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HACKING: Be-aware of the malware!

Internet can be a boon or a bane, depending upon the user. While majority of you are busy creating strong passwords and ensuring security for your password protected accounts and websites, there is a section of people constantly trying to break through this security and commit a breach.

Hacking essentially means an act of forcefully gaining access into someone’s private data without their consent. The person who commits an act of hacking is called as a ‘hacker’. The purpose of hacking differs since a hacker may hack just for fun or to gain access to confidential data or may want to alter the data present therein.

Hacking of a computer system is a punishable offence under the law which invites punishment of upto 3 years in prison and/or fine only if the intention of the hacker is to cause loss or damage to the owner of the information that has been hacked into.


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Hacking is the act of gaining unauthorised access to a computer, a mobile phone and any such electronic device, and involves accessing programs, data, network resources etc. of such a device. Hacking takes place when a person uses a computer system or accesses an account without having the authority to do so, especially by trying to bypass the security measures present on that computer.

A hacker might use a software on the internet as a tool for gaining access to a particular computer. Generally, these hacking softwares are disguised in the form of free games, lotteries and so on, which innocent computer users fall prey to. Thus, such softwares serve as a ‘click bait’. The term “click-bait” is used to refer to content on the internet that is mainly intended to attract people’s attention thereby enticing them to click on a link to a particular web page you’re directed to.

Hacking is a crime in itself, and can be used to perpetrate other crimes, including stealing someone’s information from their computer to facilitate identity theft, posting pornographic material, stealing someone’s intellectual property (copying blogposts, books, pictures, movies and other creative works of a person), and so on.

Hacking, i.e. gaining unauthorised access to an electronic device to access and manipulate information, is of several types. Some common ones are discussed below:

  1. Website Hacking – This is a form of hacking where the hacker takes over control of a website from the website owner. The hacker can then make any changes to the content of that website. In December 2016, the IIT-Madras website was hacked and manipulated by unknown people.
  2. Network Hacking – This is aimed at a group of devices forming a network, such as an office network, wherein the hacker manipulates data being shared over that network. A popular example is Julian Assange hacking into the US government network and accessing classified files.
  3. Email Hacking – This refers to illicit access to an email, or to another person’s email account altogether. An email account usually contains sensitive information like a person’s passwords for banking, social media, and other accounts. Hillary Clinton’s emails were hacked as Secretary of State, which were leaked last year during US Presidential Elections.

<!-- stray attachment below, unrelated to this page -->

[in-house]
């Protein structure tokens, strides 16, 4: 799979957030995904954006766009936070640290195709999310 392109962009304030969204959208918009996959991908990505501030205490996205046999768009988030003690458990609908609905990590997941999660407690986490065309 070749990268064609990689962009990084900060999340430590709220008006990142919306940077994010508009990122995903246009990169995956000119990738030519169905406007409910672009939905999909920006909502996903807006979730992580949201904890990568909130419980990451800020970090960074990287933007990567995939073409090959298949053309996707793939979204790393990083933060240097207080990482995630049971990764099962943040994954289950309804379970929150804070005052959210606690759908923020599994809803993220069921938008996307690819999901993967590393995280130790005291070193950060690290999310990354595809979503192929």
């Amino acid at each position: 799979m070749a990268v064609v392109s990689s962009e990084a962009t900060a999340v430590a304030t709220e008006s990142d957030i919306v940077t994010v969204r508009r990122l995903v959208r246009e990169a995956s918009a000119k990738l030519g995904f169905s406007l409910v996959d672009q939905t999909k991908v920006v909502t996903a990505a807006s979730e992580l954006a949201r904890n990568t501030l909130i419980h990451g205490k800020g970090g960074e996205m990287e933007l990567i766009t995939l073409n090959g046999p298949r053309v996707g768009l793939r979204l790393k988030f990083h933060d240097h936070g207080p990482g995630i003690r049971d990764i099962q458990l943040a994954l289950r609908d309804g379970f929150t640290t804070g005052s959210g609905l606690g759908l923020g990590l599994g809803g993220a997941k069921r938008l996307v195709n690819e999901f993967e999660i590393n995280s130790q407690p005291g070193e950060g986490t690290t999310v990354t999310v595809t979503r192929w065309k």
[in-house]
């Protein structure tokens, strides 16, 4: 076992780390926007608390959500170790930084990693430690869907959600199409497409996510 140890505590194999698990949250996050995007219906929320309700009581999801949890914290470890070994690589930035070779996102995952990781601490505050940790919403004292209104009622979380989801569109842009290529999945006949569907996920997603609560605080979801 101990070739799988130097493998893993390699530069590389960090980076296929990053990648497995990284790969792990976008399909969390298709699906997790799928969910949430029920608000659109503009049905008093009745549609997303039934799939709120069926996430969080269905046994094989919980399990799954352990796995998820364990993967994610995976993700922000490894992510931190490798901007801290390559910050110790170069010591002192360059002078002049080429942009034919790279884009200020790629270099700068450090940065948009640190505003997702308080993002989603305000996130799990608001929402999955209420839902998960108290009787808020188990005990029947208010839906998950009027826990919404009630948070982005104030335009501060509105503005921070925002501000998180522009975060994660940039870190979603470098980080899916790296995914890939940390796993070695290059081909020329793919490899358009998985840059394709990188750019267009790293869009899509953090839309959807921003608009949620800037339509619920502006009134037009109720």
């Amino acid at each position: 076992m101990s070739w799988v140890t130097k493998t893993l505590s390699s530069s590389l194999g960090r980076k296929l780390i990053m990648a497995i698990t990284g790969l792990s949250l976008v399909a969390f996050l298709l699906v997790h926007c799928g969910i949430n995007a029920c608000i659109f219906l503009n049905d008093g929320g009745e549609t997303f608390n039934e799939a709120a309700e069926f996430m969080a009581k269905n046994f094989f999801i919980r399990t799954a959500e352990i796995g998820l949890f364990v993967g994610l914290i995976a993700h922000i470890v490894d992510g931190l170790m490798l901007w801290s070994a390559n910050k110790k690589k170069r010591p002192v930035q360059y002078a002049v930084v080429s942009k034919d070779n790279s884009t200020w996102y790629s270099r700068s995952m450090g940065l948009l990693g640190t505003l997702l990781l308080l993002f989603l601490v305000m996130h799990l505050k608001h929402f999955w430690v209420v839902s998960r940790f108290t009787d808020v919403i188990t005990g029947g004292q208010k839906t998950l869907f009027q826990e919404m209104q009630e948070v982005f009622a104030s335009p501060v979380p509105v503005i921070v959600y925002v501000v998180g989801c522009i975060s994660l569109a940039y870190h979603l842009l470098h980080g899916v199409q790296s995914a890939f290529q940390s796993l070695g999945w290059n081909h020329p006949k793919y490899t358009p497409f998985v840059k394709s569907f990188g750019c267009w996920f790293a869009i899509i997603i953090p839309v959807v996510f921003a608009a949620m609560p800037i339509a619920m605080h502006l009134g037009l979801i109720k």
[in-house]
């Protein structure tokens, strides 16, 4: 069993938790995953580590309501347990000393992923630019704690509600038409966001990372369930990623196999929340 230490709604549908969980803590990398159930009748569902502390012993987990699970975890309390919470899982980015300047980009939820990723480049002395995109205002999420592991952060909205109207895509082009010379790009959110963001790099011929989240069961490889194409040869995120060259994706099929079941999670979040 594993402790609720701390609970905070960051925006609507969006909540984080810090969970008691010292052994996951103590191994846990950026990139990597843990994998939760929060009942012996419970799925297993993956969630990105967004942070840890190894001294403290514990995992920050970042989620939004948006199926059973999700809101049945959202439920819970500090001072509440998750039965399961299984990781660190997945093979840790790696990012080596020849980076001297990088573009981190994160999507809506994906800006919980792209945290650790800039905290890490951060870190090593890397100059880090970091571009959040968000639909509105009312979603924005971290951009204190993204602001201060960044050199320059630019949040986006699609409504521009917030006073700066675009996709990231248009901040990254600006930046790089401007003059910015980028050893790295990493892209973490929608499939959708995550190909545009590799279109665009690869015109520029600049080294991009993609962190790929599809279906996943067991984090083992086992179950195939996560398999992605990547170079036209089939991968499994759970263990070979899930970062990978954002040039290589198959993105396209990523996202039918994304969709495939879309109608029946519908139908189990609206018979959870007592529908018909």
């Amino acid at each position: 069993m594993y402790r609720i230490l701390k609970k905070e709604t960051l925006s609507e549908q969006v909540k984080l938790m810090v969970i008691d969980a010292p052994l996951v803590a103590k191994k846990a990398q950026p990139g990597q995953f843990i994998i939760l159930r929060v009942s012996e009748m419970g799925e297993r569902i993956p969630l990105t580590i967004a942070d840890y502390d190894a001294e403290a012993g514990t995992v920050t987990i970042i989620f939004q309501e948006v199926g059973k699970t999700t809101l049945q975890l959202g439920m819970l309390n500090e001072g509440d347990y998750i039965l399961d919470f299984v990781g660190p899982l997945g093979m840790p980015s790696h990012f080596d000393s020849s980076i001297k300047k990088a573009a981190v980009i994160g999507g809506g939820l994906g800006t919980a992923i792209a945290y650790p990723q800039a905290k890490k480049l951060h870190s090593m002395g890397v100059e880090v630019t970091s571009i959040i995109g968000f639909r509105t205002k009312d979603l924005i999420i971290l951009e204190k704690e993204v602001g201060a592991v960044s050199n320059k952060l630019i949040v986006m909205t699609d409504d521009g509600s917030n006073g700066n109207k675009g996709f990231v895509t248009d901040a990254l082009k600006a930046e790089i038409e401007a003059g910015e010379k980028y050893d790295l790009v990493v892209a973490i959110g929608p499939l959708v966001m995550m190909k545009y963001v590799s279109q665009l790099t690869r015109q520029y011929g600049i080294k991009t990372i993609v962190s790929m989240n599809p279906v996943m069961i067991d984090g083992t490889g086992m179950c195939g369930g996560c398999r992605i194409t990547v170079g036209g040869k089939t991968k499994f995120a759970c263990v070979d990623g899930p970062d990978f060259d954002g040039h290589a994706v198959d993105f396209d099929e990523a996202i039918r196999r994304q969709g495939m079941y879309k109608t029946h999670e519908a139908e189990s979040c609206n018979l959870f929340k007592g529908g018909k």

4. Online Banking Hacking – This is accessing one’s bank account online without having its password, or authority to do so. This enables the hacker to steal the money from that account, or make illicit payments. Credit Card frauds are the most common example.
  5. Computer Hacking – Computer hacking refers to a hacker gaining access to your computer, manipulating and making changes to files ce or network to discover loopholes and weaknesses, so as to be able to fix them. Ethical hackers are employed by governments and corporations to make their electronic systems and networks safer.

Hacking, a crime becoming increasingly common in the internet age, where we can send a message, book a ticket or even send money in the click of a button, needed to be controlled by the law. Thus, two laws were made applicable to it - Information Technology Act, 2000 (“IT Act”) and Indian Penal Code, 1860 (“IPC”). 

Section 43 (a) of the IT Act prohibits gaining unauthorised access to a computer or network. However, this is not a criminal offence punishable with fine or imprisonment. This only provides compensation for the victim from the unauthorised hacker. This compensation can be up to five crore rupees, depending on the circumstances. 

Meanwhile, Section 66 of the IT Act provides for criminal liability. This section stipulates accessing information or making changes to the hacked device, or harming the victim in any way after having gained such unauthorised access. If found guilty under this section, the illegal hacker can be punished with a fine of up to five lakhs, or with imprisonment up to three years, or both. However, the accused can get bail for before trial for such offence.

Under the IPC, Sections 379 and 406 are applicable to hacking. Section 379 pertains to theft, and is thus applicable for the hacker steals information from a computer or network without the owner’ permission. Section 406 deals with criminal breach of trust, which pertains to hacking for the particular malicious hacker may be a known person like a friend or employee, who abuses his position to access and use information from a device without any authority. If charged under the IPC for hacking, the hacker cannot get bail.